In brief: the good, the bad and the plain ugly

The Good

  • Fantastic team mates – doing  a team relay together over 24 hours really creates an incredible bond and sense of camaraderie
  • Brilliant course with great surprises in the woods such as the DJ bar and the fairies
  • Sense of achievement – I’ve run a marathon before but but this HOW COMPARE?

The Bad

  • It is so hard to know what to eat. Next time, we plan to take little portion pots so that we can each eat individually at designated times rather than trying to do it socially.

The Plain Ugly

  • Disgusting toilets that were not properly cleaned so quite a few our team were ill after the race. That said, the event organisers were amazing and quickly investigated and have assured us they will take action next year to ensure it does not happen again.

Race Statistics

Male to female runners ratio: 1360 female: 1631 male

Lap counts
Most laps by a solo female runner: 26 = 130miles
Most laps by a team: 42 + 210 miles
Want to enter next year? It is provisionally scheduled for June 10th-11th 2017. For more details visit their website


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Fitbitch Reviews…Halo Anti-freeze headband

January 5, 2015 at 4:41
Posted by Rachael Woolston

As we enter the proper season of cold, frosty winter runs and rides, we LOVE this headband which stays put even in fierce winds

I’ve spent over three years training others and myself for marathons, along with MTB and orienteering events. And I’ve experienced cold like you wouldn’t believe.

No matter what I’ve tried, fleece headbands (they slip or fly off in the wind), wooly hats (good but almost too hot and sweaty), jacket hoods (turn right and you can’t see) and nothing has worked.

But over the last few months I’ve been trying out this headband and it is a brilliant, effective, functional piece of kit.

It is a wide headband with covers for your ears which, crucially, stays put, even in the headwind that I found myself running into one day. I’ve also tried it under a bike helmet and it works perfectly.

On the forehead part of the band, it has a ‘yellow seal’,  which helps to redirect sweat away from dripping into your eyes. I must confess, it has been so cold that I haven’t even felt a drip of sweat but perhaps that is because it is so effective.

The only thing I DON’T like about this is a flaw that ALL headbands suffer…they’re just not that stylish when you wear them. Or certainly not on me anyway.

For a more stylish look – and a better range of colours, the Halo headband II, £12.95 comes in 11 lovely colours. But it won’t keep your ears warm!

I’ve long realised that in the toss up between warmth and looking cool when I’m out running or riding for three hours or more, warmth comes first. Hence the overshoes that I’m forced to wear on the bike which look like I have a rubber fetish.

If you’re training for a Spring marathon this year, all I can say is get one. Best headgear I’ve tried in years.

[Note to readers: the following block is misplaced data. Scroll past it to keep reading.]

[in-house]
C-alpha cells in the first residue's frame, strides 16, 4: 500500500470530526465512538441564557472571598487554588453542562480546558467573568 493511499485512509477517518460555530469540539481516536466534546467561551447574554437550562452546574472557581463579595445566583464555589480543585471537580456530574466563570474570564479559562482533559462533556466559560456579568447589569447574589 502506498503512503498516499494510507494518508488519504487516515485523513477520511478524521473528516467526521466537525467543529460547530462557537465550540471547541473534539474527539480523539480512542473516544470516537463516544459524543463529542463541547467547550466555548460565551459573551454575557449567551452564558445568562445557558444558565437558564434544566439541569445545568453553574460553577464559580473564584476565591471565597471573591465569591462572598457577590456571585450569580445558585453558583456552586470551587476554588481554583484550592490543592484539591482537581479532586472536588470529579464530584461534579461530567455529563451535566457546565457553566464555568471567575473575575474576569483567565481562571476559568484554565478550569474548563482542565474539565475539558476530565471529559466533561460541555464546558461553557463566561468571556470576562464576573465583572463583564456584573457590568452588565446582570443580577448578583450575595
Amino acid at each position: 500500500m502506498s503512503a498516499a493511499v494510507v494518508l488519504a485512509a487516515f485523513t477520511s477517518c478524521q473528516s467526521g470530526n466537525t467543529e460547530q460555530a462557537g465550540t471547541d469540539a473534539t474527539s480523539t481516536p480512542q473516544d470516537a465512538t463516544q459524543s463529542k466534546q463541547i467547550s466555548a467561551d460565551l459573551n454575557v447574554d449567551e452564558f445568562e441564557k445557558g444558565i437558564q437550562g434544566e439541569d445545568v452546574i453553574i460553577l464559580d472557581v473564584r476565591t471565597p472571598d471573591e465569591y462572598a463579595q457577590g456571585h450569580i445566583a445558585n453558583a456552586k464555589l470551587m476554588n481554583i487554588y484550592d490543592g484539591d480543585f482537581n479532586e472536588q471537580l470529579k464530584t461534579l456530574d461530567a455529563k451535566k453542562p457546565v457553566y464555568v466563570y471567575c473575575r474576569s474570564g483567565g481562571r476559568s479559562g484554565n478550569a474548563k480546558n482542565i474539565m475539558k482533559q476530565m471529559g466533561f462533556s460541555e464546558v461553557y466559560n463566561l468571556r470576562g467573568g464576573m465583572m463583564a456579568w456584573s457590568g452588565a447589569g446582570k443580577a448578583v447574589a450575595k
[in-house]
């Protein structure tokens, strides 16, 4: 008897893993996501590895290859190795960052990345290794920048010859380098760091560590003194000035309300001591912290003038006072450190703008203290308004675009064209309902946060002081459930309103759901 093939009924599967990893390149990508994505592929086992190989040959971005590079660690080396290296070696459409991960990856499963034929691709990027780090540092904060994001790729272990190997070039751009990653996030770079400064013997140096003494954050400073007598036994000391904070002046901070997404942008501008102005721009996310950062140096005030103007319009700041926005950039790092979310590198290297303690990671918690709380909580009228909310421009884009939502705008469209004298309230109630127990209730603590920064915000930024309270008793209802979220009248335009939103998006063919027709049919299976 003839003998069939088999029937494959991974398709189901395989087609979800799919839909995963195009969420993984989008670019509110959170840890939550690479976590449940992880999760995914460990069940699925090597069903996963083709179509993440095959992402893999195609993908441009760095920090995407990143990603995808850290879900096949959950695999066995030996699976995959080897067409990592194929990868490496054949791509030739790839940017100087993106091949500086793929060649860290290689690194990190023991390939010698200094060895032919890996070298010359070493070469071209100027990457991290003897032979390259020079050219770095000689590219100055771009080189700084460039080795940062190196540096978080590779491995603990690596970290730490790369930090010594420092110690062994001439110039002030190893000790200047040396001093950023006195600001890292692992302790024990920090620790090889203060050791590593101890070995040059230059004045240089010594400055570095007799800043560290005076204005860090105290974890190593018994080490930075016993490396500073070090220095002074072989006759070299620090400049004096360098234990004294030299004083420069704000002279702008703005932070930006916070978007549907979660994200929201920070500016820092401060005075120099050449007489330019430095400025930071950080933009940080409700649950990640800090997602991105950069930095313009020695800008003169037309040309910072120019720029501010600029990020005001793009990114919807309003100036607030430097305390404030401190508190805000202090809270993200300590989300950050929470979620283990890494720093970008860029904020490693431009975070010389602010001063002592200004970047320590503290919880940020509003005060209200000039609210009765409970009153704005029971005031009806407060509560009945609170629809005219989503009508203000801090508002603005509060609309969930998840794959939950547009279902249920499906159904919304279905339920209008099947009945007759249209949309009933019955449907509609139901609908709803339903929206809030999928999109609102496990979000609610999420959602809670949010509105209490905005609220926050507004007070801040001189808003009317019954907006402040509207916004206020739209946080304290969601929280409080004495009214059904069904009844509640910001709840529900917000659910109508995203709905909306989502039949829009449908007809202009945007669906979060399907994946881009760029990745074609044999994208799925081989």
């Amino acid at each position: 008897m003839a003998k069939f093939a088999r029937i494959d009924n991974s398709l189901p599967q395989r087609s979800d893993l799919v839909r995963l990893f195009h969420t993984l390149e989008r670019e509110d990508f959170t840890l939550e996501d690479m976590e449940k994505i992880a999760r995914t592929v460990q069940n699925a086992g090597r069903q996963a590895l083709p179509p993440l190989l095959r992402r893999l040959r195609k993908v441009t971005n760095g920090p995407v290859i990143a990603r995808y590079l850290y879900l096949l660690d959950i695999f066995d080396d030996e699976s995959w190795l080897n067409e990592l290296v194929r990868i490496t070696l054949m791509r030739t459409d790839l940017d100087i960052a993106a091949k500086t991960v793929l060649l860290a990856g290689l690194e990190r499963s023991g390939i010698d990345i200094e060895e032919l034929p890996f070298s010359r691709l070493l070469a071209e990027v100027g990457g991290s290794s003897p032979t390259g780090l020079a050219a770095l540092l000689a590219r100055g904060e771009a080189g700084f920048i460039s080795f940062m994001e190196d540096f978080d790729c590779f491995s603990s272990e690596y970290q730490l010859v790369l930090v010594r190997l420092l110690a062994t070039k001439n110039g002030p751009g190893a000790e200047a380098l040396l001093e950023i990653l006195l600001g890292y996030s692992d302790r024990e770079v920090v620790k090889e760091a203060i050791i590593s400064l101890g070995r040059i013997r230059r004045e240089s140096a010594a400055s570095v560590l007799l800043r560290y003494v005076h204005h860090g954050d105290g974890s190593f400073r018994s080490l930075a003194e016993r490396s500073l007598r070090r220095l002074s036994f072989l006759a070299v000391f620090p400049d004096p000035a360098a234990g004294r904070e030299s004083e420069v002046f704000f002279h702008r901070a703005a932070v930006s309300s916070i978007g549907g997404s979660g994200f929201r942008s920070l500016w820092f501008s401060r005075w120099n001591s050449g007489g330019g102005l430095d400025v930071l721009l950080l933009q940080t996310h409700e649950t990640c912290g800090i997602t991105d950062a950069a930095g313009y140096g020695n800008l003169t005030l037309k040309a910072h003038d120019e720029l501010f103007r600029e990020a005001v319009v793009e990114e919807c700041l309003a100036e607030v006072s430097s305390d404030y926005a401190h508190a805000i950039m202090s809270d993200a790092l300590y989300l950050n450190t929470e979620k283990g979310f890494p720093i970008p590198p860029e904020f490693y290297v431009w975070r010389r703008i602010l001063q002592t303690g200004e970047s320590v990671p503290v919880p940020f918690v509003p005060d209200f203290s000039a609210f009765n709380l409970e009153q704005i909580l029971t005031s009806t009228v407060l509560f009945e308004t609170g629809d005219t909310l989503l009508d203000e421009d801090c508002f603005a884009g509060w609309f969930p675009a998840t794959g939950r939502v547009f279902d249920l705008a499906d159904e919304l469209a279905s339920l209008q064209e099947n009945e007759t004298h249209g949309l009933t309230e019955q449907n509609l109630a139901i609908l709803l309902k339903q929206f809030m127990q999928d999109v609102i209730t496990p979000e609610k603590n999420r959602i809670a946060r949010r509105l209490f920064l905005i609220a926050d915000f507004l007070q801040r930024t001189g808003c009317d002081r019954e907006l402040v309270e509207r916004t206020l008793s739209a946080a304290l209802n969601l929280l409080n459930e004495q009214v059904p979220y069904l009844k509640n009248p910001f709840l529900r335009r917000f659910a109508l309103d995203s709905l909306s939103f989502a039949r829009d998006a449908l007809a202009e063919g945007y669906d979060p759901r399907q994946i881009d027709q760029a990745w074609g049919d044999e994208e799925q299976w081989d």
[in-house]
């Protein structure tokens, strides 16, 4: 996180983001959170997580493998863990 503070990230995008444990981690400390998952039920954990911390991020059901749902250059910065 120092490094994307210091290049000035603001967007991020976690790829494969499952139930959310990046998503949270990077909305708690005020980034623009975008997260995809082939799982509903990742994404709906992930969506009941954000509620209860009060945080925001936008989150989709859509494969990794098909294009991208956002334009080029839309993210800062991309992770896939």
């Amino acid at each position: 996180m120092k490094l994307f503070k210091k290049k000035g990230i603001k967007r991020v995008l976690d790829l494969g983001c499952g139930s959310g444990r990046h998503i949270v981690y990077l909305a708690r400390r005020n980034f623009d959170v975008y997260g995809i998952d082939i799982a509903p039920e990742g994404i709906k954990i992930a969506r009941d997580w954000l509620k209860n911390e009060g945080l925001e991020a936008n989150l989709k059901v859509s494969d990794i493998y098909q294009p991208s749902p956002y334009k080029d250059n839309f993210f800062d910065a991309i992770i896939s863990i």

Halo Anti-freeze Headband, £15.99

http://www.haloheadbanduk.com



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Moving Comfort Sprint Jacket, £80

October 8, 2014 at 1:27
Posted by Rachael Woolston

One great thing about the changing season is the excuse to get some new running kit…

After a glorious Indian summer of short sleeves and running shorts, the weather has turned and heading out for a run requires another layer. But what to wear that keeps the rain off and prevents the wind cutting through you?

The MC Sprint Jacket is a great option and looks stylish too, unlike many options out there that either make you look like a hiker from the 1970s, or is so stylised it is completely impractical to run in.

This has a high neck with a mesh lining to keep you warm without chafing and thumb loops at the wrist. The latter works perfectly to keep the wind from rushing up your arms but it is a bit irritating if you wear a training watch. The only option is to strap it over your sleeves.

With a draw string at the waist and two pockets, it is also a tight fitting jacket without being restrictive.

The jacket comes in Gem (purple as in these pictures) Crimson or Black, and while it has reflective strips on the arms and at the neck (the latter disguised if you have long hair) it does not stand out particularly well at night.

But how well does it perform in autumn conditions? It keeps the wind out and is rain resistant so is a perfect mid-season or sparkly frosty winter morning jacket. (For the depths of winter, I swear by the OMM Jacket, the only truly waterproof, flexible jacket I have ever found to run in).

I am a big fan of this jacket though because it works as a great crossover piece, looking stylish enough to wear outside of running too.

 www.movingcomfort.eu

 

 



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Brooks Running Apparel AW 2013

June 28, 2013 at 6:28
Posted by Rachael Woolston

Base layer


While we HATE mentioning the W word when we are only in June, we only do so here because the Brooks Running new Autumn-Winter range looks so fantastic.
From wind proof, shaped running jackets for women to these fab base layers (which we’d be happy to wear on top) the new range impressed us when we visited their recent press day.

Brook’s slogan is Run Happy, and it is certainly a philosophy echoed at their headquarters surrounded by stunning Sussex countryside.

Do the products stand up to performance scrutiny? Check back here for our reviews over the upcoming months.

Pure range running shoes